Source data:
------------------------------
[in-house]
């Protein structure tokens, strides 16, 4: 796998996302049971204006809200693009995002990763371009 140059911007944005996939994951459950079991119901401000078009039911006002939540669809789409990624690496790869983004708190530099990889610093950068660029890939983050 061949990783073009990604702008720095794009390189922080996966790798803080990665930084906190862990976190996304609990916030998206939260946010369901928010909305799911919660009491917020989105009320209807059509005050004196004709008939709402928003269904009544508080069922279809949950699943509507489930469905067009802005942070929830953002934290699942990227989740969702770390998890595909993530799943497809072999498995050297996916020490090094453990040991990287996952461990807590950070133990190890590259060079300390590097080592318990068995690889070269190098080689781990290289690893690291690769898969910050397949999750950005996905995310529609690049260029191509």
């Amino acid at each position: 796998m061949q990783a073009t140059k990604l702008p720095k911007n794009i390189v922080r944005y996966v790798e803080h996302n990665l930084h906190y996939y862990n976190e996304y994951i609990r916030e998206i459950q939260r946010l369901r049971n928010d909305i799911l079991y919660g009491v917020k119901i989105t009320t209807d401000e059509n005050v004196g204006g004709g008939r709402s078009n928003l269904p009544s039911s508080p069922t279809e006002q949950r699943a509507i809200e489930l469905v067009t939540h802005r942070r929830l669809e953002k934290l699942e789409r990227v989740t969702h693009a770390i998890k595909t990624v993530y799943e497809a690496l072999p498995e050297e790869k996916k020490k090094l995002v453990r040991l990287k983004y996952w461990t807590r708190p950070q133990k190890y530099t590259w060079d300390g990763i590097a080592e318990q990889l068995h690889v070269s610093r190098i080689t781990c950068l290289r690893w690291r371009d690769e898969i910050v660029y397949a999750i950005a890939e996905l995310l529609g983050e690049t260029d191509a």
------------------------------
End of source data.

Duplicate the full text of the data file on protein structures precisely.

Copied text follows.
[in-house]
């Protein structure tokens, strides 16, 4: 796998996302049971204006809200693009995002990763371009 140059911007944005996939994951459950079991119901401000078009039911006002939540669809789409990624690496790869983004708190530099990889610093950068660029890939983050 061949990783073009990604702008720095794009390189922080996966790798803080990665930084906190862990976190996304609990916030998206939260946010369901928010909305799911919660009491917020989105009320209807059509005050004196004709008939709402928003269904009544508080069922279809949950699943509507489930469905067009802005942070929830953002934290699942990227989740969702770390998890595909993530799943497809072999498995050297996916020490090094453990040991990287996952461990807590950070133990190890590259060079300390590097080592318990068995690889070269190098080689781990290289690893690291690769898969910050397949999750950005996905995310529609690049260029191509």
């Amino acid at each position: 796998m061949q990783a073009t140059k990604l702008p720095k911007n794009i390189v922080r944005y996966v790798e803080h996302n990665l930084h906190y996939y862990n976190e996304y994951i609990r916030e998206i459950q939260r946010l369901r049971n928010d909305i799911l079991y919660g009491v917020k119901i989105t009320t209807d401000e059509n005050v004196g204006g004709g008939r709402s078009n928003l269904p009544s039911s508080p069922t279809e006002q949950r699943a509507i809200e489930l469905v067009t939540h802005r942070r929830l669809e953002k934290l699942e789409r990227v989740t969702h693009a770390i998890k595909t990624v993530y799943e497809a690496l072999p498995e050297e790869k996916k020490k090094l995002v453990r040991l990287k983004y996952w461990t807590r708190p950070q133990k190890y530099t590259w060079d300390g990763i590097a080592e318990q990889l068995h690889v070269s610093r190098i080689t781990c950068l290289r690893w690291r371009d690769e898969i910050v660029y397949a999750i950005a890939e996905l995310l529609g983050e690049t260029d191509a």